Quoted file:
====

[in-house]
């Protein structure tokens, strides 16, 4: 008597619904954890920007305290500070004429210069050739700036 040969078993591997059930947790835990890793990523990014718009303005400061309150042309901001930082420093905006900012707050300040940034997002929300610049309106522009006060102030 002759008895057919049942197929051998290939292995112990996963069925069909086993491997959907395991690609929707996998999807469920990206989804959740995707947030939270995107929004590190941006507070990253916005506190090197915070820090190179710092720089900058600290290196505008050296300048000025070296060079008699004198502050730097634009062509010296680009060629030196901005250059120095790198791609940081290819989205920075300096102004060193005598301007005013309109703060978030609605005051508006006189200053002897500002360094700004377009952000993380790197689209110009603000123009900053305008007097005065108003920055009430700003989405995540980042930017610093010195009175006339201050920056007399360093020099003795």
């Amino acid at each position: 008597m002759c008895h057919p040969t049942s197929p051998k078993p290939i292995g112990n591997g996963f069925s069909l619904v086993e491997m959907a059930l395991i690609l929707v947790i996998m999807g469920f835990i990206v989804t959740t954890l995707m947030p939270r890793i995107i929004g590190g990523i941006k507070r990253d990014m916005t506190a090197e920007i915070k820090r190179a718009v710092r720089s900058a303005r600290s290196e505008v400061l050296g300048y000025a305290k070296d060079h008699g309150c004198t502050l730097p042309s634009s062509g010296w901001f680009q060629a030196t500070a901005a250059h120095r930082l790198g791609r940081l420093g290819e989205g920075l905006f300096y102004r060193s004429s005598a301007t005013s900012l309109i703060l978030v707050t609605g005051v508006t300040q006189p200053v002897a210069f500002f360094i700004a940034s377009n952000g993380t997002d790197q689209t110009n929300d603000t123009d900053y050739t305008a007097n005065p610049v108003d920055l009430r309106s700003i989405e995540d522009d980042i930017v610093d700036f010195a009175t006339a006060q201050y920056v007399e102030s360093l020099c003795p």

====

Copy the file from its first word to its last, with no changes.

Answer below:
[in-house]
């Protein structure tokens, strides 16, 4: 008597619904954890920007305290500070004429210069050739700036 040969078993591997059930947790835990890793990523990014718009303005400061309150042309901001930082420093905006900012707050300040940034997002929300610049309106522009006060102030 002759008895057919049942197929051998290939292995112990996963069925069909086993491997959907395991690609929707996998999807469920990206989804959740995707947030939270995107929004590190941006507070990253916005506190090197915070820090190179710092720089900058600290290196505008050296300048000025070296060079008699004198502050730097634009062509010296680009060629030196901005250059120095790198791609940081290819989205920075300096102004060193005598301007005013309109703060978030609605005051508006006189200053002897500002360094700004377009952000993380790197689209110009603000123009900053305008007097005065108003920055009430700003989405995540980042930017610093010195009175006339201050920056007399360093020099003795």
């Amino acid at each position: 008597m002759c008895h057919p040969t049942s197929p051998k078993p290939i292995g112990n591997g996963f069925s069909l619904v086993e491997m959907a059930l395991i690609l929707v947790i996998m999807g469920f835990i990206v989804t959740t954890l995707m947030p939270r890793i995107i929004g590190g990523i941006k507070r990253d990014m916005t506190a090197e920007i915070k820090r190179a718009v710092r720089s900058a303005r600290s290196e505008v400061l050296g300048y000025a305290k070296d060079h008699g309150c004198t502050l730097p042309s634009s062509g010296w901001f680009q060629a030196t500070a901005a250059h120095r930082l790198g791609r940081l420093g290819e989205g920075l905006f300096y102004r060193s004429s005598a301007t005013s900012l309109i703060l978030v707050t609605g005051v508006t300040q006189p200053v002897a210069f500002f360094i700004a940034s377009n952000g993380t997002d790197q689209t110009n929300d603000t123009d900053y050739t305008a007097n005065p610049v108003d920055l009430r309106s700003i989405e995540d522009d980042i930017v610093d700036f010195a009175t006339a006060q201050y920056v007399e102030s360093l020099c003795p």